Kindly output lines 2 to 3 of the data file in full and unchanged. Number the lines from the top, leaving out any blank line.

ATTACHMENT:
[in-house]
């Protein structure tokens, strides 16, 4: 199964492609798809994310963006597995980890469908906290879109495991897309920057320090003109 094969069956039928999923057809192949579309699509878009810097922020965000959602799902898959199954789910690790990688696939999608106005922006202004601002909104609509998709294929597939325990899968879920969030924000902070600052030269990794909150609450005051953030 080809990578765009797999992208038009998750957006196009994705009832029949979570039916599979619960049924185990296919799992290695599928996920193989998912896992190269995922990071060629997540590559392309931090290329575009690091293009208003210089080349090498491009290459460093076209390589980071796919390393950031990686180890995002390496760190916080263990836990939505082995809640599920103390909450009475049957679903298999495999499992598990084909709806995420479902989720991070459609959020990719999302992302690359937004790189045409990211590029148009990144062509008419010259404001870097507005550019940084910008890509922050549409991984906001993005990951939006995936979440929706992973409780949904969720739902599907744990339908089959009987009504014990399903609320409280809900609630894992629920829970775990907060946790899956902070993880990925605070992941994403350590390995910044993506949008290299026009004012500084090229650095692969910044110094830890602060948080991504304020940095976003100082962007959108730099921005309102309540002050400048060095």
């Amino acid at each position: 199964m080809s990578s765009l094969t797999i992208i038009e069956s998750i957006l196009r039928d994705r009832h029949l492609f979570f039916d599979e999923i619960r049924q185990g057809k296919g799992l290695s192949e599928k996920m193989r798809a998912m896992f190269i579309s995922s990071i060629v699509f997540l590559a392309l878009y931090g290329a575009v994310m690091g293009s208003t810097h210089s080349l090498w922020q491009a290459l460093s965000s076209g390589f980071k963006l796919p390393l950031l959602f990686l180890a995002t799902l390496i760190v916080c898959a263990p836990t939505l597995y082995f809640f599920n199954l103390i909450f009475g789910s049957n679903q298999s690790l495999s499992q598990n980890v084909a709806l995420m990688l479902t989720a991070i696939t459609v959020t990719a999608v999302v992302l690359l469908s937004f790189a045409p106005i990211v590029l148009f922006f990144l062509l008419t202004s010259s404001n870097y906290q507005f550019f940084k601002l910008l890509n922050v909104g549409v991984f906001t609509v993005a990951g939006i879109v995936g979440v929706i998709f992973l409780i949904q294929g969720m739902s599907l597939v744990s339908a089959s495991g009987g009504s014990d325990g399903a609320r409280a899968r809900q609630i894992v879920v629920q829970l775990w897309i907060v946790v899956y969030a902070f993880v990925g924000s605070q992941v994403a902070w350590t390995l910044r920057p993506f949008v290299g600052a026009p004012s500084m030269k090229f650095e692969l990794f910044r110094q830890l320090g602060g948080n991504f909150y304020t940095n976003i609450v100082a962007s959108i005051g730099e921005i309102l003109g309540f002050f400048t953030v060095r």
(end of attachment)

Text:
């Protein structure tokens, strides 16, 4: 199964492609798809994310963006597995980890469908906290879109495991897309920057320090003109 094969069956039928999923057809192949579309699509878009810097922020965000959602799902898959199954789910690790990688696939999608106005922006202004601002909104609509998709294929597939325990899968879920969030924000902070600052030269990794909150609450005051953030 080809990578765009797999992208038009998750957006196009994705009832029949979570039916599979619960049924185990296919799992290695599928996920193989998912896992190269995922990071060629997540590559392309931090290329575009690091293009208003210089080349090498491009290459460093076209390589980071796919390393950031990686180890995002390496760190916080263990836990939505082995809640599920103390909450009475049957679903298999495999499992598990084909709806995420479902989720991070459609959020990719999302992302690359937004790189045409990211590029148009990144062509008419010259404001870097507005550019940084910008890509922050549409991984906001993005990951939006995936979440929706992973409780949904969720739902599907744990339908089959009987009504014990399903609320409280809900609630894992629920829970775990907060946790899956902070993880990925605070992941994403350590390995910044993506949008290299026009004012500084090229650095692969910044110094830890602060948080991504304020940095976003100082962007959108730099921005309102309540002050400048060095």
């Amino acid at each position: 199964m080809s990578s765009l094969t797999i992208i038009e069956s998750i957006l196009r039928d994705r009832h029949l492609f979570f039916d599979e999923i619960r049924q185990g057809k296919g799992l290695s192949e599928k996920m193989r798809a998912m896992f190269i579309s995922s990071i060629v699509f997540l590559a392309l878009y931090g290329a575009v994310m690091g293009s208003t810097h210089s080349l090498w922020q491009a290459l460093s965000s076209g390589f980071k963006l796919p390393l950031l959602f990686l180890a995002t799902l390496i760190v916080c898959a263990p836990t939505l597995y082995f809640f599920n199954l103390i909450f009475g789910s049957n679903q298999s690790l495999s499992q598990n980890v084909a709806l995420m990688l479902t989720a991070i696939t459609v959020t990719a999608v999302v992302l690359l469908s937004f790189a045409p106005i990211v590029l148009f922006f990144l062509l008419t202004s010259s404001n870097y906290q507005f550019f940084k601002l910008l890509n922050v909104g549409v991984f906001t609509v993005a990951g939006i879109v995936g979440v929706i998709f992973l409780i949904q294929g969720m739902s599907l597939v744990s339908a089959s495991g009987g009504s014990d325990g399903a609320r409280a899968r809900q609630i894992v879920v629920q829970l775990w897309i907060v946790v899956y969030a902070f993880v990925g924000s605070q992941v994403a902070w350590t390995l910044r920057p993506f949008v290299g600052a026009p004012s500084m030269k090229f650095e692969l990794f910044r110094q830890l320090g602060g948080n991504f909150y304020t940095n976003i609450v100082a962007s959108i005051g730099e921005i309102l003109g309540f002050f400048t953030v060095r």